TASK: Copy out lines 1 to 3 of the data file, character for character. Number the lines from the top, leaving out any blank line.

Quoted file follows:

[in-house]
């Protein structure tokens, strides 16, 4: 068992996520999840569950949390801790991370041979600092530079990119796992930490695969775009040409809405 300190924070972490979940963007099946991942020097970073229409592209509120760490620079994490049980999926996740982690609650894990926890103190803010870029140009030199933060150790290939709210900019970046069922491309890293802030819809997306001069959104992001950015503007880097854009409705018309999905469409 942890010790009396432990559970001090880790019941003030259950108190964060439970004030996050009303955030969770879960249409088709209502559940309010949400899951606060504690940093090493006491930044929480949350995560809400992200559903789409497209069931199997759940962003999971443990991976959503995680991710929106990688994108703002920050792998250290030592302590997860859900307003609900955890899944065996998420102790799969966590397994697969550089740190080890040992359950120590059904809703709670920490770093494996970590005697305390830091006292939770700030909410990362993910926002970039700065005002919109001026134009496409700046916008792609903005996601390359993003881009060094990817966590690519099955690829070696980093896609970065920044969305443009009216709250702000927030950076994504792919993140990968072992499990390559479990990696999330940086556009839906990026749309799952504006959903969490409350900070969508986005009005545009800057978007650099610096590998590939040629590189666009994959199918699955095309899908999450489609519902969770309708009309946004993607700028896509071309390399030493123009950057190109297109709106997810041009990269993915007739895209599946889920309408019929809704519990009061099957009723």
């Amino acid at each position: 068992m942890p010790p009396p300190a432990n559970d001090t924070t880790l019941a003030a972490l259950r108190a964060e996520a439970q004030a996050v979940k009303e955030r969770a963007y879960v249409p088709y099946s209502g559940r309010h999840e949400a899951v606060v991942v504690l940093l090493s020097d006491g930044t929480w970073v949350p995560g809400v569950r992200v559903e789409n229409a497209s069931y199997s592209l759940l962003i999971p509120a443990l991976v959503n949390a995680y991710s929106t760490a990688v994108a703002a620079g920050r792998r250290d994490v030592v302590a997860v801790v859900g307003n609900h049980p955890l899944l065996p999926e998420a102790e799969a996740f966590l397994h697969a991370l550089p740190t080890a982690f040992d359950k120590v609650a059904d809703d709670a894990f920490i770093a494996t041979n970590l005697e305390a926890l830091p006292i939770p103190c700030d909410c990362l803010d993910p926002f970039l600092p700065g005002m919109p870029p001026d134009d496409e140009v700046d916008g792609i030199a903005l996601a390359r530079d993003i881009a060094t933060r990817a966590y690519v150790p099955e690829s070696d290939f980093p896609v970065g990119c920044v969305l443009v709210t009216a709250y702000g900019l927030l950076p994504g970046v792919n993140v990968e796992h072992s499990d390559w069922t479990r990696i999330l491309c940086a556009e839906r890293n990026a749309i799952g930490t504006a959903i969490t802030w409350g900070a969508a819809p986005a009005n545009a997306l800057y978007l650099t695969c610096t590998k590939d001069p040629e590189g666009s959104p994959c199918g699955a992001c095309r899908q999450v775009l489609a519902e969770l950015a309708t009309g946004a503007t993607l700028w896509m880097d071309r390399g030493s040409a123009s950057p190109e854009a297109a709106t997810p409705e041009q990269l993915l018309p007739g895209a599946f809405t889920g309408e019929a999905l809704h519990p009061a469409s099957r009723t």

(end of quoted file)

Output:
[in-house]
């Protein structure tokens, strides 16, 4: 068992996520999840569950949390801790991370041979600092530079990119796992930490695969775009040409809405 300190924070972490979940963007099946991942020097970073229409592209509120760490620079994490049980999926996740982690609650894990926890103190803010870029140009030199933060150790290939709210900019970046069922491309890293802030819809997306001069959104992001950015503007880097854009409705018309999905469409 942890010790009396432990559970001090880790019941003030259950108190964060439970004030996050009303955030969770879960249409088709209502559940309010949400899951606060504690940093090493006491930044929480949350995560809400992200559903789409497209069931199997759940962003999971443990991976959503995680991710929106990688994108703002920050792998250290030592302590997860859900307003609900955890899944065996998420102790799969966590397994697969550089740190080890040992359950120590059904809703709670920490770093494996970590005697305390830091006292939770700030909410990362993910926002970039700065005002919109001026134009496409700046916008792609903005996601390359993003881009060094990817966590690519099955690829070696980093896609970065920044969305443009009216709250702000927030950076994504792919993140990968072992499990390559479990990696999330940086556009839906990026749309799952504006959903969490409350900070969508986005009005545009800057978007650099610096590998590939040629590189666009994959199918699955095309899908999450489609519902969770309708009309946004993607700028896509071309390399030493123009950057190109297109709106997810041009990269993915007739895209599946889920309408019929809704519990009061099957009723």
């Amino acid at each position: 068992m942890p010790p009396p300190a432990n559970d001090t924070t880790l019941a003030a972490l259950r108190a964060e996520a439970q004030a996050v979940k009303e955030r969770a963007y879960v249409p088709y099946s209502g559940r309010h999840e949400a899951v606060v991942v504690l940093l090493s020097d006491g930044t929480w970073v949350p995560g809400v569950r992200v559903e789409n229409a497209s069931y199997s592209l759940l962003i999971p509120a443990l991976v959503n949390a995680y991710s929106t760490a990688v994108a703002a620079g920050r792998r250290d994490v030592v302590a997860v801790v859900g307003n609900h049980p955890l899944l065996p999926e998420a102790e799969a996740f966590l397994h697969a991370l550089p740190t080890a982690f040992d359950k120590v609650a059904d809703d709670a894990f920490i770093a494996t041979n970590l005697e305390a926890l830091p006292i939770p103190c700030d909410c990362l803010d993910p926002f970039l600092p700065g005002m919109p870029p001026d134009d496409e140009v700046d916008g792609i030199a903005l996601a390359r530079d993003i881009a060094t933060r990817a966590y690519v150790p099955e690829s070696d290939f980093p896609v970065g990119c920044v969305l443009v709210t009216a709250y702000g900019l927030l950076p994504g970046v792919n993140v990968e796992h072992s499990d390559w069922t479990r990696i999330l491309c940086a556009e839906r890293n990026a749309i799952g930490t504006a959903i969490t802030w409350g900070a969508a819809p986005a009005n545009a997306l800057y978007l650099t695969c610096t590998k590939d001069p040629e590189g666009s959104p994959c199918g699955a992001c095309r899908q999450v775009l489609a519902e969770l950015a309708t009309g946004a503007t993607l700028w896509m880097d071309r390399g030493s040409a123009s950057p190109e854009a297109a709106t997810p409705e041009q990269l993915l018309p007739g895209a599946f809405t889920g309408e019929a999905l809704h519990p009061a469409s099957r009723t």